we don't need to change how we do conservation, we need to change why we do it

The Great God Pan, Intelligent Designer? Part-2: But, how can Evolving Ecosystems be Conscious?

A short selection from Essay Seven in Darwin, Dogen, and the Extremophile Choice.  [YOU MIGHT WANT TO SKIP THIS ON A FIRST READING OF THE TWO BUDDHAS SEQUENCE]

Personally, I (as a thinking mind) prefer the reflecting pool simile given in Two Buddhas, Part-5 over the other more discrete conceptions of consciousness listed there; for if similes, metaphors, and analogies are also incomplete, they are honestly so. Certainly this one must change with the times, for we now know, whereas the ancients did not, that the reflective surface of a pond overlies a ‘dead’ balance: a static equilibrium rather than a dynamic harmony of molecular motion. So we might want to characterize our own experience during especially ‘conscious’ moments in more active terms: “It was like my mind and body were in perfect balance and I was open to any challenge. Every step on the dance floor (stroke of the brush, swing of the hammer, grip on the rock face …) belonged to its own moment in time where the right (as in the eight-fold path meaning of ‘uncalculated’) response just happened.”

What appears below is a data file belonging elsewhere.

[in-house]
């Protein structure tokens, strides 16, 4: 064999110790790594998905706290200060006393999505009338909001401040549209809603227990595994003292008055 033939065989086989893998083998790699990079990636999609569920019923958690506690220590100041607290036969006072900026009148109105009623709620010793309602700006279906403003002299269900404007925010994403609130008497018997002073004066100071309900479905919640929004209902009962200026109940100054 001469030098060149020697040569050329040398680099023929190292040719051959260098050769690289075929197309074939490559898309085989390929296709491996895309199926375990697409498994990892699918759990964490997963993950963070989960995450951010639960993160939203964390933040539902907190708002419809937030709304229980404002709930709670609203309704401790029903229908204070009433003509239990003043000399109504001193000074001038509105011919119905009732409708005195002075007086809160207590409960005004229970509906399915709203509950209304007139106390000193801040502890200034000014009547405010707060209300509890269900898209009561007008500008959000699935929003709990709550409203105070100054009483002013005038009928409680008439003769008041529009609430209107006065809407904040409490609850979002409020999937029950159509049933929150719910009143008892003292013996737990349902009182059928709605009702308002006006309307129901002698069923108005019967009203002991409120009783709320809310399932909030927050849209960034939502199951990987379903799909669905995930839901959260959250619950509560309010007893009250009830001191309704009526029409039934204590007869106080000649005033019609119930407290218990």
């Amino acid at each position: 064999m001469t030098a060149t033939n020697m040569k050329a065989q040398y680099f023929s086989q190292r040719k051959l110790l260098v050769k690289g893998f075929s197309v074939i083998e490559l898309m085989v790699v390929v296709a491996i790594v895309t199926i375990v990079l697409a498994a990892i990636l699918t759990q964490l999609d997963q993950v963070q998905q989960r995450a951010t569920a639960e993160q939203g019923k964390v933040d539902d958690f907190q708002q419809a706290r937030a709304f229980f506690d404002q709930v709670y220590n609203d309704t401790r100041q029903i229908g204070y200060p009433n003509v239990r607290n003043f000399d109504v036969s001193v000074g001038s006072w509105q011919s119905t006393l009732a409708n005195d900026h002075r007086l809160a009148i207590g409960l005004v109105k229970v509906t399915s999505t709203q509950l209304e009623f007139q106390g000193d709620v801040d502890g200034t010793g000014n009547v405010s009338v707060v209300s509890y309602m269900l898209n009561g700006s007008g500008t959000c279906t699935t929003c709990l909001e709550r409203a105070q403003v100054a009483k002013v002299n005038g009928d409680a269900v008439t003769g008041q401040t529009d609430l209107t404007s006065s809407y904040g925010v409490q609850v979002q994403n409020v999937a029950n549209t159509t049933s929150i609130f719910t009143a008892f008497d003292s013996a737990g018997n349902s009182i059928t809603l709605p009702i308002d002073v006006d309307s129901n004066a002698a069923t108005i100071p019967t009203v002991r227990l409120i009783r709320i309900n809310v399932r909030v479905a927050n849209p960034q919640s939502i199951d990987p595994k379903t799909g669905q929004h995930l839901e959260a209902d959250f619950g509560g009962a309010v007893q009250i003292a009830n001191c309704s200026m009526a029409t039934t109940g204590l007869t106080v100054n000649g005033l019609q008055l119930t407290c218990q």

Does the true nature of consciousness reveal itself in such heightened states as these? Then perhaps we can find a comparable for our hard problem after all. On a geological scale that our less patient ‘brain streams’ must happily fail to experience as consciousness, the fossil record tells us the story of a “selective process” at work in another “perfect balance” that is “distributed, re-entrant, and highly differentiated” [3]. Who are we to say there is no wit-ness, no geologically-paced “footprints of consciousness in highly excitable matter” [4], when environmental challenges cause species to “just happen” in the uncalculating readiness of that selectively balanced stream of variation we call an ecosystem?


3. Edelman, 2000, pp, 143-152: The Dynamic Core Hypothesis.

4. Koch, Christoff. Nov./Dec., 2014. A Brain Structure Looking for a Function, Scientific American Mind, vol. 25, no. 6, pp. 24-27. Quote taken from p. 27.

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